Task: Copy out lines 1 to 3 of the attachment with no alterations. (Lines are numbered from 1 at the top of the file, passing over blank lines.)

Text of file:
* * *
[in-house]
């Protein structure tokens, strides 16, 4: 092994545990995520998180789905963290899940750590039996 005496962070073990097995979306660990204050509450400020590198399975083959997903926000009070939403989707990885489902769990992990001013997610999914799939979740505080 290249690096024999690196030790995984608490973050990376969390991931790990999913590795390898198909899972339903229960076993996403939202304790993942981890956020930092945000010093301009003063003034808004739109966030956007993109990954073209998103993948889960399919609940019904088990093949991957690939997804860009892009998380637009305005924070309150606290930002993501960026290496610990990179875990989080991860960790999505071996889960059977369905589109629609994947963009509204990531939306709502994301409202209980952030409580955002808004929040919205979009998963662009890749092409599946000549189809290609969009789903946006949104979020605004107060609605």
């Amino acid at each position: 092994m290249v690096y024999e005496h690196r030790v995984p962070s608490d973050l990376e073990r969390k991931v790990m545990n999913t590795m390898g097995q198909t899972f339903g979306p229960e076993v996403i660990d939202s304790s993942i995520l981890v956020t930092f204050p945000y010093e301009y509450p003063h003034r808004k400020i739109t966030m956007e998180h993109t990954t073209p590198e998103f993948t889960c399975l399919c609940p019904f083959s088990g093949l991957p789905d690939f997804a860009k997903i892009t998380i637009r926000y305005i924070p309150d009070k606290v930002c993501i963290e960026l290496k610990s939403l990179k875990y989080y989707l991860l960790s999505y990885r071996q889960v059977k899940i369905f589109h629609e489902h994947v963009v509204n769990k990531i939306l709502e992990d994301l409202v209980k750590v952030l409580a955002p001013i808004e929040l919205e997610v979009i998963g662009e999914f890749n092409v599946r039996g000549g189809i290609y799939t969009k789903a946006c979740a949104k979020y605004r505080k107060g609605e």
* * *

[in-house]
């Protein structure tokens, strides 16, 4: 092994545990995520998180789905963290899940750590039996 005496962070073990097995979306660990204050509450400020590198399975083959997903926000009070939403989707990885489902769990992990001013997610999914799939979740505080 290249690096024999690196030790995984608490973050990376969390991931790990999913590795390898198909899972339903229960076993996403939202304790993942981890956020930092945000010093301009003063003034808004739109966030956007993109990954073209998103993948889960399919609940019904088990093949991957690939997804860009892009998380637009305005924070309150606290930002993501960026290496610990990179875990989080991860960790999505071996889960059977369905589109629609994947963009509204990531939306709502994301409202209980952030409580955002808004929040919205979009998963662009890749092409599946000549189809290609969009789903946006949104979020605004107060609605």
């Amino acid at each position: 092994m290249v690096y024999e005496h690196r030790v995984p962070s608490d973050l990376e073990r969390k991931v790990m545990n999913t590795m390898g097995q198909t899972f339903g979306p229960e076993v996403i660990d939202s304790s993942i995520l981890v956020t930092f204050p945000y010093e301009y509450p003063h003034r808004k400020i739109t966030m956007e998180h993109t990954t073209p590198e998103f993948t889960c399975l399919c609940p019904f083959s088990g093949l991957p789905d690939f997804a860009k997903i892009t998380i637009r926000y305005i924070p309150d009070k606290v930002c993501i963290e960026l290496k610990s939403l990179k875990y989080y989707l991860l960790s999505y990885r071996q889960v059977k899940i369905f589109h629609e489902h994947v963009v509204n769990k990531i939306l709502e992990d994301l409202v209980k750590v952030l409580a955002p001013i808004e929040l919205e997610v979009i998963g662009e999914f890749n092409v599946r039996g000549g189809i290609y799939t969009k789903a946006c979740a949104k979020y605004r505080k107060g609605e």